Submitted to: Journal of Veterinary Diagnostic Investigation
Publication Type: Peer Reviewed Journal
Publication Acceptance Date: 12/14/2000
Publication Date: N/A
Interpretive Summary: Each year edema disease of pigs results in major economic loss for the swine industry. It is caused by a toxin (Shiga toxin) produced by certain strains of a microorganism called Escherichia coli. The most effective control and treatment of edema disease depends on a timely diagnosis. Therefore it is important to have a sensitive and reliable diagnostic test. .In this study we developed such a test by using a cell type we found to be highly susceptible to the lytic effects of Shiga toxin. The routine use of our test for diagnostic purposes will result in a financial saving for the U.S. swine industry and for consumers of pork and pork products.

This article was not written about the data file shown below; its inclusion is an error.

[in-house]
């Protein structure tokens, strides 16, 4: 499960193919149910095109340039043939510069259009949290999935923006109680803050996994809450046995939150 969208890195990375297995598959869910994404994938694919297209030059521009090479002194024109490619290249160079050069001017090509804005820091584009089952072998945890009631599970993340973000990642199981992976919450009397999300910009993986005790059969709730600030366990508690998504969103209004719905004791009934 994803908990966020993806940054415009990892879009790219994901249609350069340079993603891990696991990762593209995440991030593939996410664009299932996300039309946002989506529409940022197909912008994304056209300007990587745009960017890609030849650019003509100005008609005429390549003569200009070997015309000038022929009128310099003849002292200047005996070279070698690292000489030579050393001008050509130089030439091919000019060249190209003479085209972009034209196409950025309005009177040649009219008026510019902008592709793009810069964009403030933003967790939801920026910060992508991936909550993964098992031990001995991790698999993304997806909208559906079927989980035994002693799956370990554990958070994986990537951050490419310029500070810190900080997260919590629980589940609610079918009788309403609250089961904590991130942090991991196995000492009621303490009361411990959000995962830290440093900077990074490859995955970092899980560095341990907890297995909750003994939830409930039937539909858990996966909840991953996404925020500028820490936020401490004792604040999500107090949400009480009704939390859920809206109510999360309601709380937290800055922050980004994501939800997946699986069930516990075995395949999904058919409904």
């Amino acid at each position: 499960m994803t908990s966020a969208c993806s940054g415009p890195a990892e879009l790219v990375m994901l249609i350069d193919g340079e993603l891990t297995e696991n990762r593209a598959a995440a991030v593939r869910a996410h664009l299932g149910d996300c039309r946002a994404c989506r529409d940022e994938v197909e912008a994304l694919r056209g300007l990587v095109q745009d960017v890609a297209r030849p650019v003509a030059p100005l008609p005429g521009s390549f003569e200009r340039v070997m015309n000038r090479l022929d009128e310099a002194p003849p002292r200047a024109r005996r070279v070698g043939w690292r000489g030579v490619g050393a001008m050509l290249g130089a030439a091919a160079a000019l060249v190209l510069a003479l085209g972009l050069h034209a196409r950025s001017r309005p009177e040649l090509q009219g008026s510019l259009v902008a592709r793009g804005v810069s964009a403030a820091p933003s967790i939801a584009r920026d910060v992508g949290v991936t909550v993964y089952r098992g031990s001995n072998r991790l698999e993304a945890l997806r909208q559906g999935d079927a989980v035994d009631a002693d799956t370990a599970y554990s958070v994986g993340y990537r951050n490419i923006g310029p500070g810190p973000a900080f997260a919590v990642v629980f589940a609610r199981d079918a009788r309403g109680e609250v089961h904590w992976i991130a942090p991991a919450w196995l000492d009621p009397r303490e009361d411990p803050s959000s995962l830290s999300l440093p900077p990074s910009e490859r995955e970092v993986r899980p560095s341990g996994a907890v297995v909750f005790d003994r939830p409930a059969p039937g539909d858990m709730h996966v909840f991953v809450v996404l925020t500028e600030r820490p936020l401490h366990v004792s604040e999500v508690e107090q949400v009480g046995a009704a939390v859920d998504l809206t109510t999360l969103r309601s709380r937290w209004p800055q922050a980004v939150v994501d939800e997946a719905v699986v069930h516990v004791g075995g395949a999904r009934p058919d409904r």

Technical Abstract: Porcine alveolar macrophages were found to be highly susceptible to the cytolytic effects of a toxin (Shiga toxin [Stx]) produced by certain strains of Escherichia coli and sometimes associated with clinical disease in pigs and other animals. In comparison with the cells that are most commonly used for Stx detection and titration in vitro (namely, Vero cells) )porcine alveolar macrophages appeared to be generally more sensitive and test results could be obtained in less time. Moreover, unlike Vero cells, porcine alveolar macrophages need not be continuously propagated to ensure immediate availability. They can simply be removed from a low-temperature repository, thawed, seeded, and shortly thereafter exposed to the sample in question. These characteristics suggest that porcine alveolar macrophages may be useful in developing a highly sensitive and timely diagnostic test for Stx.